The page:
BEIJING Aug 22 IBM will help China's
largest server vendor Inspur International design
server systems, the two companies said on Friday, an unexpected
development in what has been a politically charged rivalry in
the Chinese technology market.
Since last year Inspur has aggressively marketed its servers
to Chinese state-owned firms as a replacement for IBM
(International Business Machines Corp) systems while U.S.-China
relations have worsened dramatically over mutual suspicions of
Inspur shares soared in late May after it told Chinese news
outlets that its servers had begun to replace the U.S. company's
equipment in large financial institutions and would completely
supplant IBM in China in due course. The Chinese firm has coined
the term "I2I" - IBM to Inspur - as a marketing catchphrase.
In marketing materials distributed this year and seen by
Reuters, Inspur extensively cited the threat of U.S.
cyber-aggression and the role of servers in national security.
The two companies made no mention of cyber-security on
Friday when they announced that IBM would make its DB2 database
software and Websphere application software available for use on
Inspur's line of K1 servers.
IBM will also make available its POWER8 processors and
support chips to help Inspur's development, while providing
other technical assistance, the companies said.
In statements, Inspur Chairman Sun Pishu and IBM Greater
China head D.C. Chien both pledged greater future collaboration.
Based in the eastern city of Jinan, Inspur has grown rapidly
in recent years with the backing of a Chinese government keen on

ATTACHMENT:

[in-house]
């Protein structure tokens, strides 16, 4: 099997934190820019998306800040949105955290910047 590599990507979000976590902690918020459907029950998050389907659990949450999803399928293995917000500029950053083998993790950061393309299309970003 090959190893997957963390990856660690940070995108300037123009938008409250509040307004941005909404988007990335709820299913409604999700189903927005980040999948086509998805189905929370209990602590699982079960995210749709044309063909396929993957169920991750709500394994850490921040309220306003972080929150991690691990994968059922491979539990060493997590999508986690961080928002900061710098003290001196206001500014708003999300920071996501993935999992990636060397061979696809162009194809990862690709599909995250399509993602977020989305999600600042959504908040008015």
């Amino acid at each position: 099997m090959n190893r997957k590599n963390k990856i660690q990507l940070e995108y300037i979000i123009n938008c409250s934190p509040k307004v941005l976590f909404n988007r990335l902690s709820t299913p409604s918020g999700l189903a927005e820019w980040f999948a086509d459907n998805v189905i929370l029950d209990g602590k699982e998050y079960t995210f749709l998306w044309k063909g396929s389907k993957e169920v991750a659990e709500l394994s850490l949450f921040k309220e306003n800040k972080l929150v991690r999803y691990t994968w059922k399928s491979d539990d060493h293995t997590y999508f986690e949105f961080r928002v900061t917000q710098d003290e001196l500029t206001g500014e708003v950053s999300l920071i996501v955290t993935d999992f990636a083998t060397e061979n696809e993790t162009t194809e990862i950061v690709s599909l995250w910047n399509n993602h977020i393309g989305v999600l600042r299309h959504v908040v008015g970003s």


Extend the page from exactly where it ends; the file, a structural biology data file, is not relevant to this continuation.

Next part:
achieving technological independence, although analysts doubt it
could topple IBM in the short term.
Unveiled in early 2013, Inspur's K1 server was touted as
China's first fully home-grown, high-end server.
Since former U.S. intelligence contractor Edward Snowden's
leaks last year about U.S. spying, Chinese commentators have
stepped up calls to oust foreign companies like IBM, Cisco and
Oracle, which process sensitive data in a range of industries,
in favour of homegrown companies.
IBM's sales in China fell 20 percent in the first quarter,
it said in April, although it has announced a series of
partnerships in recent months to signal its long term viability
in the market.
The company said earlier this month it would provide risk
analysis for Shanghai Wind Information, a major financial data
firm, over the cloud without installing any physical hardware.
IBM has also said it will help the Beijing government
predict and control air quality using its big-data processing
(Reporting by Gerry Shih; Editing by Pravin Char)